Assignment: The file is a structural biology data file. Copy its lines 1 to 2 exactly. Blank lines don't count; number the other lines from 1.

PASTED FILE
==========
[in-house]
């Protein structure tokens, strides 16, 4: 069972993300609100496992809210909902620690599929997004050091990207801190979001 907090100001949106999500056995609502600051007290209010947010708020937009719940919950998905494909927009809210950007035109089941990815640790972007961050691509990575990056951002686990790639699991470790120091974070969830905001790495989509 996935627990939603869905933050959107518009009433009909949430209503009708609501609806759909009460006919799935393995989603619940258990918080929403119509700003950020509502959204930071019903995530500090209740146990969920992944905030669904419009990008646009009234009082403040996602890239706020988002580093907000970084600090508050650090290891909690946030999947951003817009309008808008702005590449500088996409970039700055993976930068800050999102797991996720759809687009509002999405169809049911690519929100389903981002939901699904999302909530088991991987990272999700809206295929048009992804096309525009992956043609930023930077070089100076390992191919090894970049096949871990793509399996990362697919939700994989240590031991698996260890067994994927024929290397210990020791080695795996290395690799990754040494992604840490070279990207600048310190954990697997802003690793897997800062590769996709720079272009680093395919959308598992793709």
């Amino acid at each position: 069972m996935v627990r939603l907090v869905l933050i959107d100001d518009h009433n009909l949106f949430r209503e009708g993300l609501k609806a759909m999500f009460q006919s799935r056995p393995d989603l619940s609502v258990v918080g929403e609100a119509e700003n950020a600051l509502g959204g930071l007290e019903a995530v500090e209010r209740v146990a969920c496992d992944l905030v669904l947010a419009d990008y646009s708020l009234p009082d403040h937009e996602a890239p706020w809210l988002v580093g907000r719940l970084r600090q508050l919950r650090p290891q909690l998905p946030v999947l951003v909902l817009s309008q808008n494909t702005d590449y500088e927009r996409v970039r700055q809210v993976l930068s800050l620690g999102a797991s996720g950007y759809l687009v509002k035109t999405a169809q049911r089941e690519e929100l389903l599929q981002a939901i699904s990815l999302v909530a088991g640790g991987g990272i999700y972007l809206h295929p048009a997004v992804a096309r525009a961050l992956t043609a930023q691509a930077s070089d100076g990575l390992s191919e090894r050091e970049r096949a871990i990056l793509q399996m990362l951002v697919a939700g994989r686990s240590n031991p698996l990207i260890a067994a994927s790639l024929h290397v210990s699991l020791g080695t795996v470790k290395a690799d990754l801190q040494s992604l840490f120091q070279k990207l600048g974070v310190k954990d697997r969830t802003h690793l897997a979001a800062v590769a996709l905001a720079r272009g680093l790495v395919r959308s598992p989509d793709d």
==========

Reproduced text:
[in-house]
């Protein structure tokens, strides 16, 4: 069972993300609100496992809210909902620690599929997004050091990207801190979001 907090100001949106999500056995609502600051007290209010947010708020937009719940919950998905494909927009809210950007035109089941990815640790972007961050691509990575990056951002686990790639699991470790120091974070969830905001790495989509 996935627990939603869905933050959107518009009433009909949430209503009708609501609806759909009460006919799935393995989603619940258990918080929403119509700003950020509502959204930071019903995530500090209740146990969920992944905030669904419009990008646009009234009082403040996602890239706020988002580093907000970084600090508050650090290891909690946030999947951003817009309008808008702005590449500088996409970039700055993976930068800050999102797991996720759809687009509002999405169809049911690519929100389903981002939901699904999302909530088991991987990272999700809206295929048009992804096309525009992956043609930023930077070089100076390992191919090894970049096949871990793509399996990362697919939700994989240590031991698996260890067994994927024929290397210990020791080695795996290395690799990754040494992604840490070279990207600048310190954990697997802003690793897997800062590769996709720079272009680093395919959308598992793709």